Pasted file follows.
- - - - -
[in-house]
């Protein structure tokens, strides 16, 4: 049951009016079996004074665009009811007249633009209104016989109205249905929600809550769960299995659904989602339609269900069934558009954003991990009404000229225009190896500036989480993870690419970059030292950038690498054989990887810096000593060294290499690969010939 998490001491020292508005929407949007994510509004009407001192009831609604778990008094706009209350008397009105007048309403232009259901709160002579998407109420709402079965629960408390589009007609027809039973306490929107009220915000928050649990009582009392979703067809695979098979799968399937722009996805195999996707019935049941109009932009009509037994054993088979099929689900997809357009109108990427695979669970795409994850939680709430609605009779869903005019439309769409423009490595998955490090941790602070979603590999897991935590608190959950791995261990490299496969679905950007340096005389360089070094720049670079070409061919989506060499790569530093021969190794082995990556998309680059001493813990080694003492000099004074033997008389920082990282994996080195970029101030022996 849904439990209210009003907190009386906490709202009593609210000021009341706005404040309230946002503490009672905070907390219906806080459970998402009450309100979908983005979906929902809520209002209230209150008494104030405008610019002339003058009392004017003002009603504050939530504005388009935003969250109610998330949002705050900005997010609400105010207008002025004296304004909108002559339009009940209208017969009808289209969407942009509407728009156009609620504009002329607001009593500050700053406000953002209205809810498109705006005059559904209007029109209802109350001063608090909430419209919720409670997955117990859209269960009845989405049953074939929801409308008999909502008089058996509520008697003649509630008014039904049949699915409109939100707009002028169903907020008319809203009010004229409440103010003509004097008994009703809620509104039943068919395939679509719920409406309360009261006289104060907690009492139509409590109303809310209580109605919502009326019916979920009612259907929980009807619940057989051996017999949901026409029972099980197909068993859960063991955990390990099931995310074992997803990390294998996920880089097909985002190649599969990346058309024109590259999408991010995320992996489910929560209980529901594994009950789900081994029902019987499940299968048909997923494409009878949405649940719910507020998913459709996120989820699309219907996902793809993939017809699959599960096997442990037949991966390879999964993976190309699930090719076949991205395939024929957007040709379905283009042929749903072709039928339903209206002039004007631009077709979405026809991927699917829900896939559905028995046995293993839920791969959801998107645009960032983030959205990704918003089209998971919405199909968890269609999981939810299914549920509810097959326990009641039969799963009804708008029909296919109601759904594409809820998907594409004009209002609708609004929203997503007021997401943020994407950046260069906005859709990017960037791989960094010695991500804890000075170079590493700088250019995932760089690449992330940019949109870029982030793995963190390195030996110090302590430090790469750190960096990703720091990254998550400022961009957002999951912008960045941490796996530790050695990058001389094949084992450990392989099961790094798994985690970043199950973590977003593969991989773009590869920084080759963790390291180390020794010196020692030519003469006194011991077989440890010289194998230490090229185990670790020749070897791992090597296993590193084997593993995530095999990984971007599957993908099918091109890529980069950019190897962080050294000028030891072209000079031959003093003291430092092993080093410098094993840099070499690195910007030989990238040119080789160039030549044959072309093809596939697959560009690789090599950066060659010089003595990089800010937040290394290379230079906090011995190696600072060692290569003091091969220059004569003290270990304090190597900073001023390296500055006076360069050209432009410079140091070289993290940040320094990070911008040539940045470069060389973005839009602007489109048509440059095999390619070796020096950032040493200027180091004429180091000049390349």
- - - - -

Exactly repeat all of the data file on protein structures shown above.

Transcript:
[in-house]
């Protein structure tokens, strides 16, 4: 049951009016079996004074665009009811007249633009209104016989109205249905929600809550769960299995659904989602339609269900069934558009954003991990009404000229225009190896500036989480993870690419970059030292950038690498054989990887810096000593060294290499690969010939 998490001491020292508005929407949007994510509004009407001192009831609604778990008094706009209350008397009105007048309403232009259901709160002579998407109420709402079965629960408390589009007609027809039973306490929107009220915000928050649990009582009392979703067809695979098979799968399937722009996805195999996707019935049941109009932009009509037994054993088979099929689900997809357009109108990427695979669970795409994850939680709430609605009779869903005019439309769409423009490595998955490090941790602070979603590999897991935590608190959950791995261990490299496969679905950007340096005389360089070094720049670079070409061919989506060499790569530093021969190794082995990556998309680059001493813990080694003492000099004074033997008389920082990282994996080195970029101030022996 849904439990209210009003907190009386906490709202009593609210000021009341706005404040309230946002503490009672905070907390219906806080459970998402009450309100979908983005979906929902809520209002209230209150008494104030405008610019002339003058009392004017003002009603504050939530504005388009935003969250109610998330949002705050900005997010609400105010207008002025004296304004909108002559339009009940209208017969009808289209969407942009509407728009156009609620504009002329607001009593500050700053406000953002209205809810498109705006005059559904209007029109209802109350001063608090909430419209919720409670997955117990859209269960009845989405049953074939929801409308008999909502008089058996509520008697003649509630008014039904049949699915409109939100707009002028169903907020008319809203009010004229409440103010003509004097008994009703809620509104039943068919395939679509719920409406309360009261006289104060907690009492139509409590109303809310209580109605919502009326019916979920009612259907929980009807619940057989051996017999949901026409029972099980197909068993859960063991955990390990099931995310074992997803990390294998996920880089097909985002190649599969990346058309024109590259999408991010995320992996489910929560209980529901594994009950789900081994029902019987499940299968048909997923494409009878949405649940719910507020998913459709996120989820699309219907996902793809993939017809699959599960096997442990037949991966390879999964993976190309699930090719076949991205395939024929957007040709379905283009042929749903072709039928339903209206002039004007631009077709979405026809991927699917829900896939559905028995046995293993839920791969959801998107645009960032983030959205990704918003089209998971919405199909968890269609999981939810299914549920509810097959326990009641039969799963009804708008029909296919109601759904594409809820998907594409004009209002609708609004929203997503007021997401943020994407950046260069906005859709990017960037791989960094010695991500804890000075170079590493700088250019995932760089690449992330940019949109870029982030793995963190390195030996110090302590430090790469750190960096990703720091990254998550400022961009957002999951912008960045941490796996530790050695990058001389094949084992450990392989099961790094798994985690970043199950973590977003593969991989773009590869920084080759963790390291180390020794010196020692030519003469006194011991077989440890010289194998230490090229185990670790020749070897791992090597296993590193084997593993995530095999990984971007599957993908099918091109890529980069950019190897962080050294000028030891072209000079031959003093003291430092092993080093410098094993840099070499690195910007030989990238040119080789160039030549044959072309093809596939697959560009690789090599950066060659010089003595990089800010937040290394290379230079906090011995190696600072060692290569003091091969220059004569003290270990304090190597900073001023390296500055006076360069050209432009410079140091070289993290940040320094990070911008040539940045470069060389973005839009602007489109048509440059095999390619070796020096950032040493200027180091004429180091000049390349």